What kind of insulation

I want to insulate the bottom of the floor (inside crawlspace). The problem is the floor joists are nowhere near 16" on center. My single story 1000SF house is built on a deck like subfloor. It is made up of 4x8 beams running the length of the house set 4 feet apart with 2x8 tongue and grooved planks set perpendicular. The result is a thick solid floor with few beams underneith.
To put it another way, the floor joists are 4 feet apart and the crawlspace access is a 2'x2" hole in the closet floor.
I was considering 4x8 sheets of solid core insulating panels cut in half the long way but this would be expensive and would not have as good R value as fiberglass. I would need to double or triple up on them to get the same R
Has anyone seen a product that sounds like it would work well here or am I stuck using 16" wide rolls and stapling in strips to the underside of the subfloor instead of the joists. This is not ideal because it would compress the edges of the insulation.
Do you think installing paper faced insulation with the paper up so I can staple through it is a good solution?
Fortunately, I am in northern CA and the climate is mild.
Add pictures here
<% if( /^image/.test(type) ){ %>
<% } %>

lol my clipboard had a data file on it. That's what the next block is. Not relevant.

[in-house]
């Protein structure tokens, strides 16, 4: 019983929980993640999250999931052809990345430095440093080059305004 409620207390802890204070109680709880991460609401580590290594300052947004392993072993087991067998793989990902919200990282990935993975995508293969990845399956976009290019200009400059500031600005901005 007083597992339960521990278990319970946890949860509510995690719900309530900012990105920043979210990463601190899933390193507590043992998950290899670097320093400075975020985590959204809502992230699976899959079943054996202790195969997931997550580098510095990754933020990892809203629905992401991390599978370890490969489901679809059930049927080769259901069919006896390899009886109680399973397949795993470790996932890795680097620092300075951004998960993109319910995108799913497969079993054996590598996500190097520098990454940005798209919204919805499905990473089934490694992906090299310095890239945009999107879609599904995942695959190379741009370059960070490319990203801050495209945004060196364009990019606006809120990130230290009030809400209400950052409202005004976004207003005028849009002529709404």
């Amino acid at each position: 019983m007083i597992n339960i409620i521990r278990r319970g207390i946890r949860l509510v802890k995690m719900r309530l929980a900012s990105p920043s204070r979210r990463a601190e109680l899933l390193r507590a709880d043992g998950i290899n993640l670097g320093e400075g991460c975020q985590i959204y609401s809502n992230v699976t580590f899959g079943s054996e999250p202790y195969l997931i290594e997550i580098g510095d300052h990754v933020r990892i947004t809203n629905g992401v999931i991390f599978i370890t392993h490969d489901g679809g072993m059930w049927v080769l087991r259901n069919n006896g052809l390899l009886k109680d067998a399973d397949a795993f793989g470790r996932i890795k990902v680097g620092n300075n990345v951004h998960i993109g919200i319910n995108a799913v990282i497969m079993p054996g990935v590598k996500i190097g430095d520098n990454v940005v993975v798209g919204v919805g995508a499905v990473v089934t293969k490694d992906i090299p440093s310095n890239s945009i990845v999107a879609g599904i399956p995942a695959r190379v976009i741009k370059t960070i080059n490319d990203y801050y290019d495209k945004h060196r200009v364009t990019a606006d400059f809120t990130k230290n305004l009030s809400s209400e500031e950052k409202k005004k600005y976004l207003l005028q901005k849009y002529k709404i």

<%-name%>
Add image file
Upload
Is the ROI there to warrant the expense ?
Add pictures here
<% if( /^image/.test(type) ){ %>
<% } %>
<%-name%>
Add image file
Upload

This definately is a concern too. This is my second winter in the house so I will be able to more accurately estimate my energy needs from my gas bills now.
Add pictures here
<% if( /^image/.test(type) ){ %>
<% } %>
<%-name%>
Add image file
Upload
One possibility. Put nails in the beams every two feet, leaving enough space between the heads and beams to wrap a loop of steel wire. Run two 23 wide insulation rolls between the beams and use the wire to hold in place, i.e. the insulation is resting on wires. Kind of a PITA to do this way, but might work.

Add pictures here
<% if( /^image/.test(type) ){ %>
<% } %>
<%-name%>
Add image file
Upload
PipeDown wrote:

The rigid insulation is the way to go - if you've determined that the potential energy savings and increase in comfort is worth the expense and effort. Since your climate is mild, 2" rigid insulation should be fine. Go with polyisocyanurate insulation (~R14 for 2") if you feel it's worth the money, extruded polystyrene (~R8 for 2") if not.
Since your floor is so thick you can just screw the boards in place with some of those pancake plates that they use for EIFS and use some expanding foam to fill in the gaps.
As an alternative, and not necessarily a great one, you could suspend 2x3s on 16" centers between the existing joists, then staple up fiberglass batts or use those wire press fit hangers.
R
Add pictures here
<% if( /^image/.test(type) ){ %>
<% } %>
<%-name%>
Add image file
Upload

Since there is no constraint on thickness, you could use expanded polystyrene foam (beadboard) that's thicker. Why pay for a high- priced insulation that's volume efficient when you can just go with thicker and cheaper insulation?
Mike
Add pictures here
<% if( /^image/.test(type) ){ %>
<% } %>
<%-name%>
Add image file
Upload
wrote: